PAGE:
Anyone who watched Cool Runnings as much as I did as a kid knows how relevant it is to most parts of life: work, school, relationships. And yet I was still surprised to discover just how closely the Monsters of Folk concert experience—featuring M. Ward, Jim James, Conor Oberst, and Mike Mogis—resembled that inspiring story of the Jamaican bobsled team coached by John Candy.
The Monsters promised us a 2.5-hour set of music from their recently released album and individual repertoires. So the evening began with a couple rousing numbers performed by the whole band (plus Will Johnson on the drums) all snazzily dressed in suits and ties. And then they handed the show over to Mr. Ward.
For those of you who haven’t seen Cool Runnings eight times, all you need to know is that four Jamaican athletes—a nice one, a mean one, a funny one, and an intellectual one—overcome their personal differences to bobsled their way to the 1988 Winter Olympics! It is truly a tale for the generations.
Anyway, M. Ward is the kind, calm, elder-brother bandmate. You can tell by his sweet voice he just wants everyone to get along. He sang us several soothing M. Ward tunes, including “Chinese Translation” and “One Hundred Million Years,” asking Jim out at one point and Conor out at another, a tradition the band members continued throughout the show. This was easily the most pleasant portion of the evening, though, with M. uncharacteristically unbaseball-capped, making eye contact and generally enjoying himself for our enjoyment too.
Then Conor took the stage. Conor is the disagreeable one, who barked and scowled and performed in his own style seemingly separate from the band. When M. joined him on “Smoke Without Fire,” though, his anger eased and they were back in the same bobsled again. (M. is like that.)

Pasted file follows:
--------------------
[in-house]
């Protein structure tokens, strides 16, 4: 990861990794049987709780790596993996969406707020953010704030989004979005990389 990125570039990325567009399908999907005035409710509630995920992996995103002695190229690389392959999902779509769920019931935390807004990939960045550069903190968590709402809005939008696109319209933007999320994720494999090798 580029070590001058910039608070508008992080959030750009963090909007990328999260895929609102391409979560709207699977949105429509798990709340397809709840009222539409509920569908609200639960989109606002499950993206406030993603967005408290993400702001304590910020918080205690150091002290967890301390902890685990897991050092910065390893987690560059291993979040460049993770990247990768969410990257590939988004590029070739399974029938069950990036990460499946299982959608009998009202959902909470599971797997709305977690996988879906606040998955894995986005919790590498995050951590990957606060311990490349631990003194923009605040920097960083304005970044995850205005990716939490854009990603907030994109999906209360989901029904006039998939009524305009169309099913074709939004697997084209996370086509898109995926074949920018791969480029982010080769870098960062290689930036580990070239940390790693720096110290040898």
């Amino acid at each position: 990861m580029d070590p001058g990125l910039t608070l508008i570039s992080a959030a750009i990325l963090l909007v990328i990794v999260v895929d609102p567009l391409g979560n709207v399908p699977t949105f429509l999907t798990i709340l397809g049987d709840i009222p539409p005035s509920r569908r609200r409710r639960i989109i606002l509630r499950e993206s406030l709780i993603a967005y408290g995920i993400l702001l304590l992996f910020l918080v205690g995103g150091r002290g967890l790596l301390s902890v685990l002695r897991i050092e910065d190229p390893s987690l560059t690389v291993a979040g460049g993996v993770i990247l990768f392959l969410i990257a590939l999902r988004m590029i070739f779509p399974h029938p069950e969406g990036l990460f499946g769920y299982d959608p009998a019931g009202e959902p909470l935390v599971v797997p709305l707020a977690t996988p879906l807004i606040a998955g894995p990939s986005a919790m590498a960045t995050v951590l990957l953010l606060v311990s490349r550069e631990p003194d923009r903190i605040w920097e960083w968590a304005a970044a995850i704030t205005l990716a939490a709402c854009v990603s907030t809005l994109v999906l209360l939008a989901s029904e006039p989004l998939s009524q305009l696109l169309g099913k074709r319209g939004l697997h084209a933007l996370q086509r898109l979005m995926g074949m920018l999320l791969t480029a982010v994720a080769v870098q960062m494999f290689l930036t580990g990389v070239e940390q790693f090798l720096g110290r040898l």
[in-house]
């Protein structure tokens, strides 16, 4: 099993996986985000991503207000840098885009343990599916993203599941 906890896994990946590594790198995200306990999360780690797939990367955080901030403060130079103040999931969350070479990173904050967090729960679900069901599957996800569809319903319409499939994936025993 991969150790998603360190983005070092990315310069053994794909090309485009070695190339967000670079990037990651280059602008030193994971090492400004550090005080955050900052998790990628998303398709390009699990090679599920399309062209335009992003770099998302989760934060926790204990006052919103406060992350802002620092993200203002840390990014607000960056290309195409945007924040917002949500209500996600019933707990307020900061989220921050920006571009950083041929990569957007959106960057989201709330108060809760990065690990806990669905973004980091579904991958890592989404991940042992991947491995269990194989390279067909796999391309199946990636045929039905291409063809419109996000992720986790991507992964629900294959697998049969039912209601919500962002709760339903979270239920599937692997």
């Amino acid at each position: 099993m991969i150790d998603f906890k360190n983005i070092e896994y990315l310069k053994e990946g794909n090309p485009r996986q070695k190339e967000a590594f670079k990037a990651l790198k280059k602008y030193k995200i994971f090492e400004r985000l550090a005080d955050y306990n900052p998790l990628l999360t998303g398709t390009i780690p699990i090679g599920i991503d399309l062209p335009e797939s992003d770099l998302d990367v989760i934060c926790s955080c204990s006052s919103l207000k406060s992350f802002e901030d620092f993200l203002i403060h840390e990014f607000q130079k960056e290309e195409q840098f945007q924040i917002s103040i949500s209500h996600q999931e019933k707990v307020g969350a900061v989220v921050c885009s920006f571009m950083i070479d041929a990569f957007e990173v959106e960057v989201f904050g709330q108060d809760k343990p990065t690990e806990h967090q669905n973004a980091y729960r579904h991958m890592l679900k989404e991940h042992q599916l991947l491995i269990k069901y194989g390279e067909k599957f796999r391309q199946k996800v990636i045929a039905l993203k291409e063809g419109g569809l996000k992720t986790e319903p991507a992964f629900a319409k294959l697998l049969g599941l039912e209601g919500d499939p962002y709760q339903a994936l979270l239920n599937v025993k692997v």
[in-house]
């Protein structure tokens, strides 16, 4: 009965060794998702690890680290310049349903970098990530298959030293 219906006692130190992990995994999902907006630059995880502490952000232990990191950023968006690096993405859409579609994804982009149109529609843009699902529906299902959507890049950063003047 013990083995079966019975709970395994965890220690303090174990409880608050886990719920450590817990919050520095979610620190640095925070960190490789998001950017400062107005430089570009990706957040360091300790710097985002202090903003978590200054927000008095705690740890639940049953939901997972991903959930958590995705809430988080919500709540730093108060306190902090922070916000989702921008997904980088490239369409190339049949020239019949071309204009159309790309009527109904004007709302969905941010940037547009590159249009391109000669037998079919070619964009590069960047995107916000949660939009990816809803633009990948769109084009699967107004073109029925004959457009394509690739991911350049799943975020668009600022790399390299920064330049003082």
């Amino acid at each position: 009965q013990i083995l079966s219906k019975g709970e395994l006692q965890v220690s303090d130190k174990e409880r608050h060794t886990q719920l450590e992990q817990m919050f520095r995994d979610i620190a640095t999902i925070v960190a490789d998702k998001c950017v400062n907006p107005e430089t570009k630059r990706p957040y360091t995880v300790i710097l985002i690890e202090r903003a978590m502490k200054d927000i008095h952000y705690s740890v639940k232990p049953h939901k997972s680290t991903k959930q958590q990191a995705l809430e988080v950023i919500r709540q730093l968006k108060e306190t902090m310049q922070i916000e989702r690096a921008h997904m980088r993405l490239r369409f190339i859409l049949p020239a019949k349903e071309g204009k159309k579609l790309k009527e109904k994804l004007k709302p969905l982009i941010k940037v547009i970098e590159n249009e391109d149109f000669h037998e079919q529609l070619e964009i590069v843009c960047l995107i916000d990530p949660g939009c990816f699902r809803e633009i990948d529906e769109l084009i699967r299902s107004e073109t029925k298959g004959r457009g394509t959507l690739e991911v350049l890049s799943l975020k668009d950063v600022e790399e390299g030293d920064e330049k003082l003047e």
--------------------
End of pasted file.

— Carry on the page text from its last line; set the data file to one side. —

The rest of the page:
After a few Monsters numbers, the light turned on Jim. Jim is the Doug E. Doug member of the group, entertaining yet utterly passionate, and by just being himself, capturing the most attention. He sang “Bermuda Highway Blues” and “Look At You” to a thoroughly giddy audience, and called the rest of the band out to finish off the night. Mogis, by the way, is the intellectual one—so excellent at what he does, all we noticed was that the band sounded amazing.
The group wrapped up the show with stunning renditions of My Morning Jacket’s “Smokin From Shooting” and the Monsters’ own “His Master’s Voice,” proving that despite the comparisons you might make and favorites you might pick while listening to an M. Ward / Bright Eyes / My Morning Jacket concert, the Monsters of Folk can still come together and carry that bobsled across the finish line like heroes. I tried to do the slow-single-clap-turning-into-full-applause thing, but the audience was already cheering too wildly.